Oral Session 12 | Friday, October 7, 12:00–12:20 | Abstract 552
Development of Ocean Colour Neural Networks Algorithms for Chlorophyll a Retrieval in Coastal Waters using Top of Atmosphere Reflectances
Chlorophyll-a (Chl) retrieval from ocean colour remote sensing is problematic for relatively turbid coastal waters due to the impact of non-algal materials on atmospheric correction and standard Chl algorithm performance. Artificial neural networks (NNs) provide an alternative approach for retrieval of Chl from space and results in northwest European shelf seas over the 2002-2020 period are shown. The NNs operate on 15 MODIS-Aqua visible and infrared bands and are tested using bottom of atmosphere (BOA), top of atmosphere (TOA) and Rayleigh corrected TOA reflectances (RC). In each case, a NN architecture consisting of 3 layers of 15 neurons improved performances and data availability compared to current state-of-the-art algorithms used in the region. The NN operating on TOA reflectance outperformed BOA and RC versions. By operating on TOA reflectance data, the NN approach overcomes the common but difficult problem of atmospheric correction in coastal waters. Moreover, the NN provides data for regions which other algorithms often mask out for turbid water or low zenith angle flags. A distinguishing feature of the NN approach is generation of associated product uncertainties based on multiple resampling of the training data set to produce a distribution of values for each pixel, and an example is shown for a coastal time series in the North Sea. The final output of the NN approach consists of a best-estimate image based on medians for each pixel and a second image representing uncertainty based on standard deviation for each pixel, providing pixel-specific estimates of uncertainty in the final product.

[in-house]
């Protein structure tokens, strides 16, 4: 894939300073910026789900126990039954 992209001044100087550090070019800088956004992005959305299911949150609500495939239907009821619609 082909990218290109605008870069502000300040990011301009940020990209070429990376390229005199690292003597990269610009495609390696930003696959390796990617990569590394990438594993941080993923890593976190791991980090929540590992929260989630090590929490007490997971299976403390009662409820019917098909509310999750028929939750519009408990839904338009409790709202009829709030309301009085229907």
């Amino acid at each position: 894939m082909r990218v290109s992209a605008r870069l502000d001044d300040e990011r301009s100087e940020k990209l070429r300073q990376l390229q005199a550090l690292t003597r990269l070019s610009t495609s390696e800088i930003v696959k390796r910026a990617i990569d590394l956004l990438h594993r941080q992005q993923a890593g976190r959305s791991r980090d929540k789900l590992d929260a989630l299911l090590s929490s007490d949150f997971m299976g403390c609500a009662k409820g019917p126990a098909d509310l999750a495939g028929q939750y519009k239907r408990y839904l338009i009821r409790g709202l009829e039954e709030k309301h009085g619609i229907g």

*Madjid Hadjal, University of Strathclyde
David McKee, University of Strathclyde
Jinchang Ren, Robert Gordon University of Aberdeen
Alejandro Gallego, Marine Scotland Science
Encarni Medina-Lopez, The University of Edinburgh